Commercial Fishing in Crisis
The term waterman, unique to Chesapeake Bay, refers to a commercial fisherman harvesting oysters, blue crabs and finfish or otherwise making a living from Bay waters. Maryland has a 300-year tradition of this noble endeavor.
Fish Are Biting ...
The yellow perch run is on in the mid-Bay. Anglers are catching good numbers of these beautiful and tasty devils as the males are running up into the tributaries in advance of the spawn. Although the smaller fish run earliest, you will find some larger neds in the mix. Minnows, grass shrimp and worms fished on shad darts under a bobber remain the traditional method. The minimum size is nine inches and the limit is 10 fish.
Rabbit: thru Feb. 28
Lore typifies the waterman as among the most romantic, hardy and adventurous figures that have graced the Chesapeake. Wresting a living in the manner of generations of their forefathers, watermen still ply the Bay in their long, white, graceful workboats in all types of weather, gathering crabs, oysters, clams and rockfish, and providing Maryland seafood markets and restaurants with table fare second to none.
But there is another perception of this figure that has been simmering beneath the surface for many years and is now emerging onto the headlines of newspapers and Internet websites, not only in Maryland but across the nation. It a picture of commercial greed, rapacity and contempt for law, regulation and the very natural resources on which this profession’s livelihood depends.
What was once described as the waterman’s fierce and rugged independence has for some individuals apparently corrupted into a vicious outlaw attitude that seems bent on the destruction of an entire profession.
Natural Resources Police, heeding persistent rumors of illegal gill netting for rockfish, have been uncovering the extent of its existence the past few weeks. It appears the practice has been substantial. Defiantly, some of the nets discovered were set in the midst of an intense police presence and after the commercial fishery had already been closed by emergency decree.
Tons upon tons of striped bass, many laden with roe and ripe for spawning, were found in these nets. This scandal comes on the heels of an illegal commercial operation that was federally prosecuted in 2008. That one involved some 300 tons of rockfish over a four-year period of illegal activity.
The commercial associations representing watermen have been working hard to portray these incidents as the acts of a few bad apples, holding that the overwhelming majority of their numbers (approximately 600 active, full- and part-time) are composed of honest, hard-working individuals. But that may not be a completely accurate picture.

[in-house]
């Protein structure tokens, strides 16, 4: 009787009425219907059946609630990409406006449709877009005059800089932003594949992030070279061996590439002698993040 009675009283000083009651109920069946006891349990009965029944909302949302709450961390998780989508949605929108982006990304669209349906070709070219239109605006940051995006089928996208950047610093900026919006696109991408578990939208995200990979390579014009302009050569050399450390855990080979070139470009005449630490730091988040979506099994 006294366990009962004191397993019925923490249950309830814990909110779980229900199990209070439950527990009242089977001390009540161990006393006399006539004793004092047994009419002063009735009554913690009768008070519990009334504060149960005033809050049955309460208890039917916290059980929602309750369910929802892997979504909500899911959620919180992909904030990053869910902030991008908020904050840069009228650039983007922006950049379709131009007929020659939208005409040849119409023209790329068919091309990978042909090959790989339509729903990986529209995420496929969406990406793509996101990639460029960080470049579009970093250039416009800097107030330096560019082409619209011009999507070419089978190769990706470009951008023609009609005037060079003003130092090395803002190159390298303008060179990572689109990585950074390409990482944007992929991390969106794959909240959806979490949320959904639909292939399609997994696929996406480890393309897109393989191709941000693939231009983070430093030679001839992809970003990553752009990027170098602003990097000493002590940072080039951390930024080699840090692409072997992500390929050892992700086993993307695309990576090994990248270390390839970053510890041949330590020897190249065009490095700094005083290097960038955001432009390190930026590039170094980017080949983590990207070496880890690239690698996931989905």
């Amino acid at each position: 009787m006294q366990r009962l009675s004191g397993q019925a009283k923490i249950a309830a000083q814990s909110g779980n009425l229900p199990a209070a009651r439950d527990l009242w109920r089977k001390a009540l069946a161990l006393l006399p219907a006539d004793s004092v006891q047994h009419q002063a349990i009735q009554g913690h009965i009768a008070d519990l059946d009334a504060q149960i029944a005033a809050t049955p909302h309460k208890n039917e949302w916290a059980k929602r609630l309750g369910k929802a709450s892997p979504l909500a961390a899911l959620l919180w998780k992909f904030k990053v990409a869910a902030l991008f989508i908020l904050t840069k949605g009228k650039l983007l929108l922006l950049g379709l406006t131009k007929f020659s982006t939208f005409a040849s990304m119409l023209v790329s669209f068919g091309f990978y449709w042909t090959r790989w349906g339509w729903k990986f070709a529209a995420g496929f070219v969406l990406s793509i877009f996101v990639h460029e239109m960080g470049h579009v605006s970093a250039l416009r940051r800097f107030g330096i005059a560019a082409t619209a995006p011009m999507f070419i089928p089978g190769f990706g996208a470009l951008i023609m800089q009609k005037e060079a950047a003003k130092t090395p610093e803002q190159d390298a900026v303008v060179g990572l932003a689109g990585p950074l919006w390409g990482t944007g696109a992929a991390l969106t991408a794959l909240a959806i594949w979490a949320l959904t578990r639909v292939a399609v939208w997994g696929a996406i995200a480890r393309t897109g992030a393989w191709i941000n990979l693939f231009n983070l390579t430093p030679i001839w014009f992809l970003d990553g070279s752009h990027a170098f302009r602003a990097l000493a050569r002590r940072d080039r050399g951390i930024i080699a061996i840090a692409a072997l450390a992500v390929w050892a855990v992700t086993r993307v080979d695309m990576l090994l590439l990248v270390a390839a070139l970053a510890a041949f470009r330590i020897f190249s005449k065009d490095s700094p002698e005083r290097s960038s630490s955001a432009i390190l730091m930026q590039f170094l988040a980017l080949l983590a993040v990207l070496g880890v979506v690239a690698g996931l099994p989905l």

A recent DNR analysis of four years of commercial fishing arrest records found that almost half of all Maryland watermen had been cited for illegal operations during that period, with some being arrested multiple times.
Consider also in these alarming statistics the chances of actually getting caught doing something illegal on the Tidewater. The number of Natural Resource Police (160 field officers) is miniscule compared to the area that has to be policed: 500,000 acres of parks and recreational areas; 17,000 miles of shoreline; 6,400 square miles of water.
Arguably, the traditions of Maryland watermen deserve to be preserved and nurtured. Despite the recent scandals, most Marylanders, myself included, continue to hold to that belief. Three hundred years of hard work, perseverance and history should not be discarded because of the acts of outlaws, whatever their number.
The reward fund for the arrest and conviction of those responsible for illegal gill net fishing now exceeds $30,000. Information and tips are slowly coming in to DNR hotlines, but arrests have yet to be made. Gill net prosecutions are extremely difficult unless the individuals are caught in the act.
Natural Resources Police have emphasized that their ongoing investigations are expected to be long-term and intense. New legislation is being proposed significantly increasing the penalties for this kind of illegal activity.
Perversely, while the outrages of the net fishery are capturing headlines, in the background there remains pervasive commercial oyster poaching. Bills are being presented in the Maryland legislature increasing the penalties for those activities as well and providing for the stripping of commercial licenses for watermen caught poaching or violating oyster sanctuaries.
Whatever happens in the near future, one thing is becoming clear. Marylanders may love their watermen — but the current crop working the Chesapeake has a lot of housecleaning to do if they expect to retain the privilege of maintaining this tradition.